In his battle report on South Mills, General Huger described the Confederate preparations to meet the Federals that were landing below the Camden Court House at Chantilly:
On Friday, the 18th, Colonel Wright occupied South Mills with three companies of his regiment (160 strong) and the drafted North Carolina Militia, two companies at the intrenchments at Richardson’s Mills (125 effectives) and five companies (about 300 men) and McComas’ battery of artillery at Elizabeth City.
On Friday evening, anticipating the enemy’s advance and in compliance with my instructions to concentrate his forces at or near South Mills, he ordered the companies at Elizabeth City to retire 9 miles to Richardson’s Mills From some cause not yet explained these companies did not leave Elizabeth City until after daylight on Saturday morning.
The cavalry company from Camden Court House reported at 8:30 o’clock.
On the 19th, the enemy approaching, having then passed the Court House, Colonel Wright moved forward with his three companies, and at 9:30 o’clock was met by Colonel McComas with his battery. After advancing three miles from South Mills the road emerged from the woods, and the field on the right and left extended 100 to 180 yards to thick woods and swamp. On the edge of the woods, on both sides of the road and perpendicular to it, was a small ditch, the earth from which was thrown up on the south side in a ridge, upon which was a heavy rail fence. From this point the road led through a narrow lane for 1 mile, with cleared land on both sides of it. Here he determined to make his stand.
About 300 yards from the woods ran a deep, wide ditch parallel with the one first mentioned and extending to the woods on either side of the road, and a short distance beyond it were dwellings and outhouses which could give cover for the enemy. Colonel Wright therefore ordered them burned. The large ditch in his front he filled with fence rails and set them on fire, his object being to have this ditch so hot by the time the enemy came up they could not occupy it.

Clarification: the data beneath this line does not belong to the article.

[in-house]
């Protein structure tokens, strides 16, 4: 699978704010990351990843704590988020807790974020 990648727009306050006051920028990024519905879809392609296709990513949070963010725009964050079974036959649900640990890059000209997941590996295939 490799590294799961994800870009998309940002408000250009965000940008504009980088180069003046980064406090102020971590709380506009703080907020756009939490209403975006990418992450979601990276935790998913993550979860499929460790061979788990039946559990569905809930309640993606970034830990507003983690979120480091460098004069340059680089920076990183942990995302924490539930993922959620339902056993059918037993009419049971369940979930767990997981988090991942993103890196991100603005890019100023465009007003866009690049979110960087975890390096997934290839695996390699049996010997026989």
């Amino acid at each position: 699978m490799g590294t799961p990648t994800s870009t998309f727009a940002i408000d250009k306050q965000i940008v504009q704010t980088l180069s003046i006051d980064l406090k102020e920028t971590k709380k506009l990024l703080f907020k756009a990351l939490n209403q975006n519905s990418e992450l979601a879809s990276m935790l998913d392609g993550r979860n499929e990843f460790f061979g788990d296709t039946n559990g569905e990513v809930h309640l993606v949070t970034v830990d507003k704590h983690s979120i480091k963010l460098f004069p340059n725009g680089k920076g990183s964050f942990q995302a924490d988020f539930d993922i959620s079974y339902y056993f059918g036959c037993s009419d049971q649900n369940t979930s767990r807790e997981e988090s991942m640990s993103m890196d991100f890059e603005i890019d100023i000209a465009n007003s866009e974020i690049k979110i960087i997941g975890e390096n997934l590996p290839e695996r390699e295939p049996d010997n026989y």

Two pieces of artillery (the road was too narrow for more) were placed in the road just where it emerged from the woods, which commanded the road – the range of the guns. He also threw down the fences for 300 yards on each side of the road for 300 yards in front of the guns, and tossed the rails into the road to destroy the effect of the enemy’s ricochet firing and to deprive him of the cover of the fences. The fences on the sides of the woods were taken down and laid in heaps on the embankment in front of his men.
All these arraignments were made, and it was 11 o’clock before he was joined by Lieutenant-Colonel Reid and the seven companies from below. Two of these, under Major Lee, were placed at River Bridge, with one piece of McComas’ artillery, with directions to destroy it and stop the enemy there if he should attempt to get into our rear by coming up the west side of the river. Lieutenant-Colonel Reid and three companies of the Third Georgia (and by Colonel Ferebee’s report the North Carolina Militia) were placed about a mile in the rear at the meeting of an old road, to protect the passage and serve as a reserve. The remaining five companies were deployed in open order across the road on the right and left of the artillery, protected by the ditch and fence rails on the banks.
A third cannon from the McComas battery was placed in Sawyer’s Lane, to the right of the two stationed in the county road leading to the Camden Court House. It stood approximately 50 yards west of the other two.
The entrenchments mentioned at Richardson’s Mill were dug in February 1862 to protect the main route to Norfolk, a response to the defeat of Flag Officer Lynch’s North Carolina Squadron at the Battle of Elizabeth City by Rowan’s Union flotilla on 10 February 1862.
The Southampton Cavalry performed vidette duty prior to the battle, keeping Colonel Wright informed as to the progress of the advancing Federal forces. During the battle they were posted on the left flank as a screen near an old road that ran parallel to the county road, east of the battlefield.